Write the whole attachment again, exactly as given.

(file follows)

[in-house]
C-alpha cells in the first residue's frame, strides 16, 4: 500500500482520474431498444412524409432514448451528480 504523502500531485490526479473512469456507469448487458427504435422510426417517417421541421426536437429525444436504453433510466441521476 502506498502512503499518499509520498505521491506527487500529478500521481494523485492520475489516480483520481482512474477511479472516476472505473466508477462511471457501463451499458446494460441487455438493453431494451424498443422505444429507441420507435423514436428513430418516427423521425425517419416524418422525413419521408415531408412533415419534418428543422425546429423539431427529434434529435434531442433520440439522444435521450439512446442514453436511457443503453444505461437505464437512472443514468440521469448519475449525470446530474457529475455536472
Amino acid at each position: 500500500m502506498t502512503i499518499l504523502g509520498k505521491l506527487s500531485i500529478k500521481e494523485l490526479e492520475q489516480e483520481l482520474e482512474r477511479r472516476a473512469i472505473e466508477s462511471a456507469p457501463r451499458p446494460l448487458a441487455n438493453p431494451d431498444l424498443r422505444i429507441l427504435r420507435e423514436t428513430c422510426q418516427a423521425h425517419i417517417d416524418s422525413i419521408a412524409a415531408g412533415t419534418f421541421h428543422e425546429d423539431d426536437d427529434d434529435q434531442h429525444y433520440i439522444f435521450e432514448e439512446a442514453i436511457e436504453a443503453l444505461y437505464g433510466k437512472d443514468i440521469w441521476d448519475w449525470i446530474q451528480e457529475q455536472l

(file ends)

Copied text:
[in-house]
C-alpha cells in the first residue's frame, strides 16, 4: 500500500482520474431498444412524409432514448451528480 504523502500531485490526479473512469456507469448487458427504435422510426417517417421541421426536437429525444436504453433510466441521476 502506498502512503499518499509520498505521491506527487500529478500521481494523485492520475489516480483520481482512474477511479472516476472505473466508477462511471457501463451499458446494460441487455438493453431494451424498443422505444429507441420507435423514436428513430418516427423521425425517419416524418422525413419521408415531408412533415419534418428543422425546429423539431427529434434529435434531442433520440439522444435521450439512446442514453436511457443503453444505461437505464437512472443514468440521469448519475449525470446530474457529475455536472
Amino acid at each position: 500500500m502506498t502512503i499518499l504523502g509520498k505521491l506527487s500531485i500529478k500521481e494523485l490526479e492520475q489516480e483520481l482520474e482512474r477511479r472516476a473512469i472505473e466508477s462511471a456507469p457501463r451499458p446494460l448487458a441487455n438493453p431494451d431498444l424498443r422505444i429507441l427504435r420507435e423514436t428513430c422510426q418516427a423521425h425517419i417517417d416524418s422525413i419521408a412524409a415531408g412533415t419534418f421541421h428543422e425546429d423539431d426536437d427529434d434529435q434531442h429525444y433520440i439522444f435521450e432514448e439512446a442514453i436511457e436504453a443503453l444505461y437505464g433510466k437512472d443514468i440521469w441521476d448519475w449525470i446530474q451528480e457529475q455536472l